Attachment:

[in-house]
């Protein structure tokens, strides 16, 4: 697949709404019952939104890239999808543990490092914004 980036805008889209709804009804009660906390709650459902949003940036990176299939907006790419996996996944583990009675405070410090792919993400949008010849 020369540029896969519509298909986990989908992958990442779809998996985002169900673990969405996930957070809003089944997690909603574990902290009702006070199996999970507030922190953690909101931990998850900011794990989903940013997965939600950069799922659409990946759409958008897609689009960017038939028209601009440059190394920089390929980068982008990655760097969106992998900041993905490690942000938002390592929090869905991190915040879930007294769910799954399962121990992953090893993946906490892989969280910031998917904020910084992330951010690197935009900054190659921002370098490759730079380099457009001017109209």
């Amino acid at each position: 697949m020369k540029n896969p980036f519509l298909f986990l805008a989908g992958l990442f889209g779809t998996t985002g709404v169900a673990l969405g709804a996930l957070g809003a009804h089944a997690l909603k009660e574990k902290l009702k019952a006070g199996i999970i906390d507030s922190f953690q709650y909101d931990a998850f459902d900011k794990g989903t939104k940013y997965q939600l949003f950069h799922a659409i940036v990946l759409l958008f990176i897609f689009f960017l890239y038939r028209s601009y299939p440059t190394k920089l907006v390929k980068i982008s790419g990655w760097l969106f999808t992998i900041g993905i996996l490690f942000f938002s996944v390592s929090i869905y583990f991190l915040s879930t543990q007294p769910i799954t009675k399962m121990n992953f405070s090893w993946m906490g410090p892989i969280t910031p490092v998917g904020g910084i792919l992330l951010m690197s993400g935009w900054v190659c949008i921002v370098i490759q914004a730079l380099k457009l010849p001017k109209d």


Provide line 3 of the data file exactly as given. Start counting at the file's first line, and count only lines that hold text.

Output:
């Amino acid at each position: 697949m020369k540029n896969p980036f519509l298909f986990l805008a989908g992958l990442f889209g779809t998996t985002g709404v169900a673990l969405g709804a996930l957070g809003a009804h089944a997690l909603k009660e574990k902290l009702k019952a006070g199996i999970i906390d507030s922190f953690q709650y909101d931990a998850f459902d900011k794990g989903t939104k940013y997965q939600l949003f950069h799922a659409i940036v990946l759409l958008f990176i897609f689009f960017l890239y038939r028209s601009y299939p440059t190394k920089l907006v390929k980068i982008s790419g990655w760097l969106f999808t992998i900041g993905i996996l490690f942000f938002s996944v390592s929090i869905y583990f991190l915040s879930t543990q007294p769910i799954t009675k399962m121990n992953f405070s090893w993946m906490g410090p892989i969280t910031p490092v998917g904020g910084i792919l992330l951010m690197s993400g935009w900054v190659c949008i921002v370098i490759q914004a730079l380099k457009l010849p001017k109209d």